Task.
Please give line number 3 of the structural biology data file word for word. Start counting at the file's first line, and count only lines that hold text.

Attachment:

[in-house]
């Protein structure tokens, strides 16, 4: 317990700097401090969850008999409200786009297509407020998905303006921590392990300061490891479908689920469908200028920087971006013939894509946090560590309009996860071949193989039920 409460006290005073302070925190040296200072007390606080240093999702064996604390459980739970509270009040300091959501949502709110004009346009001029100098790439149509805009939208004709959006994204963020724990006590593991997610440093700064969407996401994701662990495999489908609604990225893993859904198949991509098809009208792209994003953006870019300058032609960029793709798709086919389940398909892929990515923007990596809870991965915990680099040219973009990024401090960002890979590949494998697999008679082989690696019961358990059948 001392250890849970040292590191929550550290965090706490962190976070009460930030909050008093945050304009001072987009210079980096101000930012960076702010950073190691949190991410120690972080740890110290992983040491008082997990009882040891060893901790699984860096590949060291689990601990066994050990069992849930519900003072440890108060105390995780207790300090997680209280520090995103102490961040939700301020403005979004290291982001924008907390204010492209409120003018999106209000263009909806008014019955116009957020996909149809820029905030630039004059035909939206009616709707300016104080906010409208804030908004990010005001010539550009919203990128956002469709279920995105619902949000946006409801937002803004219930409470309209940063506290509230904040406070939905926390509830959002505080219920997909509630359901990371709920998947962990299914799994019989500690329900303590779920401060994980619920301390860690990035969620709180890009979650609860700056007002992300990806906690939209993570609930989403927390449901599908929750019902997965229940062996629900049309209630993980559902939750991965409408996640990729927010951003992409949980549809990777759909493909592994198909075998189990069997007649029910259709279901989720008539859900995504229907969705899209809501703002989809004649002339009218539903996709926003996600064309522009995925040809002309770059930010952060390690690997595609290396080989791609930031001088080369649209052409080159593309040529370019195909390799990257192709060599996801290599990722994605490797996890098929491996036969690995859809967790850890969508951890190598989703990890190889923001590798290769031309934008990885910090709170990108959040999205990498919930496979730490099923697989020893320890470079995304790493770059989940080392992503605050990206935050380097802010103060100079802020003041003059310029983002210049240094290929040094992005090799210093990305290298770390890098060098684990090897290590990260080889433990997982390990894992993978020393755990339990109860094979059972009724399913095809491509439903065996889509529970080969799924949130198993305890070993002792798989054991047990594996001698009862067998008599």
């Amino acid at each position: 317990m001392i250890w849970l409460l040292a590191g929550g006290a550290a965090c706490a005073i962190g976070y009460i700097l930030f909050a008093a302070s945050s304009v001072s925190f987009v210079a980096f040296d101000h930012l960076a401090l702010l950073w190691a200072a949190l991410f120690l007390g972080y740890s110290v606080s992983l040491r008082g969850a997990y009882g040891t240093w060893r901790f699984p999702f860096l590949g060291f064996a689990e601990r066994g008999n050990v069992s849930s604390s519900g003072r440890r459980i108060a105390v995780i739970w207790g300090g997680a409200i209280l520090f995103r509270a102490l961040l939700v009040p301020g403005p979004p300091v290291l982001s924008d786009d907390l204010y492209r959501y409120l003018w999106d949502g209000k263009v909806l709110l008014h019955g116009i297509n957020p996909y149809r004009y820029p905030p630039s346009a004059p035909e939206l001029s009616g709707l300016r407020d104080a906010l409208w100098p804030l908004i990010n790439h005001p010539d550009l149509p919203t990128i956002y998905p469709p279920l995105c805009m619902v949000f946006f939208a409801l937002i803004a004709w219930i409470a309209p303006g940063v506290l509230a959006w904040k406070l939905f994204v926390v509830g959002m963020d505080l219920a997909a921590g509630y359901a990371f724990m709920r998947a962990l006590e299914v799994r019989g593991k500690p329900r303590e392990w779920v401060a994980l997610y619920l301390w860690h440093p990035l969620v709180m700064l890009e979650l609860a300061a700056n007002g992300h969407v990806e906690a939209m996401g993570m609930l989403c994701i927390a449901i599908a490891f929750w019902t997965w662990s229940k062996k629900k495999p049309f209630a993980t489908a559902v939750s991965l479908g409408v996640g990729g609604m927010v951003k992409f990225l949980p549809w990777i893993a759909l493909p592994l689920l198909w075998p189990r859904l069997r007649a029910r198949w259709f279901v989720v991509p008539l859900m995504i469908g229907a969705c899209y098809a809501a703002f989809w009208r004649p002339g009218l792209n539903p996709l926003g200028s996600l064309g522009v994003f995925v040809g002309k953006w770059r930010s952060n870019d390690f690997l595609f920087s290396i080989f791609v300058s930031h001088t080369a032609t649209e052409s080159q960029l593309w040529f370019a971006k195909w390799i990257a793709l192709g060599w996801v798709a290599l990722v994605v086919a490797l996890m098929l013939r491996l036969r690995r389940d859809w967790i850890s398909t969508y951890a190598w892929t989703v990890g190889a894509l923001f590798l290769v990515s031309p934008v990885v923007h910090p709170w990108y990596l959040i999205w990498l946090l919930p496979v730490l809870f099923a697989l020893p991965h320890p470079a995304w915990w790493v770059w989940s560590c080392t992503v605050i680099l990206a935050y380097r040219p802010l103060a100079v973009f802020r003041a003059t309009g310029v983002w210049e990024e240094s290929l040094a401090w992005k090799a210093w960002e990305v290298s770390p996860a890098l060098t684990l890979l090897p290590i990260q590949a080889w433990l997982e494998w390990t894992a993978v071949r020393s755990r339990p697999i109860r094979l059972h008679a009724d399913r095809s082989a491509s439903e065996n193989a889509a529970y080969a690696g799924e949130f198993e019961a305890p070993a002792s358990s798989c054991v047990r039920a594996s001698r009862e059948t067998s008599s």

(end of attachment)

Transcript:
């Amino acid at each position: 317990m001392i250890w849970l409460l040292a590191g929550g006290a550290a965090c706490a005073i962190g976070y009460i700097l930030f909050a008093a302070s945050s304009v001072s925190f987009v210079a980096f040296d101000h930012l960076a401090l702010l950073w190691a200072a949190l991410f120690l007390g972080y740890s110290v606080s992983l040491r008082g969850a997990y009882g040891t240093w060893r901790f699984p999702f860096l590949g060291f064996a689990e601990r066994g008999n050990v069992s849930s604390s519900g003072r440890r459980i108060a105390v995780i739970w207790g300090g997680a409200i209280l520090f995103r509270a102490l961040l939700v009040p301020g403005p979004p300091v290291l982001s924008d786009d907390l204010y492209r959501y409120l003018w999106d949502g209000k263009v909806l709110l008014h019955g116009i297509n957020p996909y149809r004009y820029p905030p630039s346009a004059p035909e939206l001029s009616g709707l300016r407020d104080a906010l409208w100098p804030l908004i990010n790439h005001p010539d550009l149509p919203t990128i956002y998905p469709p279920l995105c805009m619902v949000f946006f939208a409801l937002i803004a004709w219930i409470a309209p303006g940063v506290l509230a959006w904040k406070l939905f994204v926390v509830g959002m963020d505080l219920a997909a921590g509630y359901a990371f724990m709920r998947a962990l006590e299914v799994r019989g593991k500690p329900r303590e392990w779920v401060a994980l997610y619920l301390w860690h440093p990035l969620v709180m700064l890009e979650l609860a300061a700056n007002g992300h969407v990806e906690a939209m996401g993570m609930l989403c994701i927390a449901i599908a490891f929750w019902t997965w662990s229940k062996k629900k495999p049309f209630a993980t489908a559902v939750s991965l479908g409408v996640g990729g609604m927010v951003k992409f990225l949980p549809w990777i893993a759909l493909p592994l689920l198909w075998p189990r859904l069997r007649a029910r198949w259709f279901v989720v991509p008539l859900m995504i469908g229907a969705c899209y098809a809501a703002f989809w009208r004649p002339g009218l792209n539903p996709l926003g200028s996600l064309g522009v994003f995925v040809g002309k953006w770059r930010s952060n870019d390690f690997l595609f920087s290396i080989f791609v300058s930031h001088t080369a032609t649209e052409s080159q960029l593309w040529f370019a971006k195909w390799i990257a793709l192709g060599w996801v798709a290599l990722v994605v086919a490797l996890m098929l013939r491996l036969r690995r389940d859809w967790i850890s398909t969508y951890a190598w892929t989703v990890g190889a894509l923001f590798l290769v990515s031309p934008v990885v923007h910090p709170w990108y990596l959040i999205w990498l946090l919930p496979v730490l809870f099923a697989l020893p991965h320890p470079a995304w915990w790493v770059w989940s560590c080392t992503v605050i680099l990206a935050y380097r040219p802010l103060a100079v973009f802020r003041a003059t309009g310029v983002w210049e990024e240094s290929l040094a401090w992005k090799a210093w960002e990305v290298s770390p996860a890098l060098t684990l890979l090897p290590i990260q590949a080889w433990l997982e494998w390990t894992a993978v071949r020393s755990r339990p697999i109860r094979l059972h008679a009724d399913r095809s082989a491509s439903e065996n193989a889509a529970y080969a690696g799924e949130f198993e019961a305890p070993a002792s358990s798989c054991v047990r039920a594996s001698r009862e059948t067998s008599s």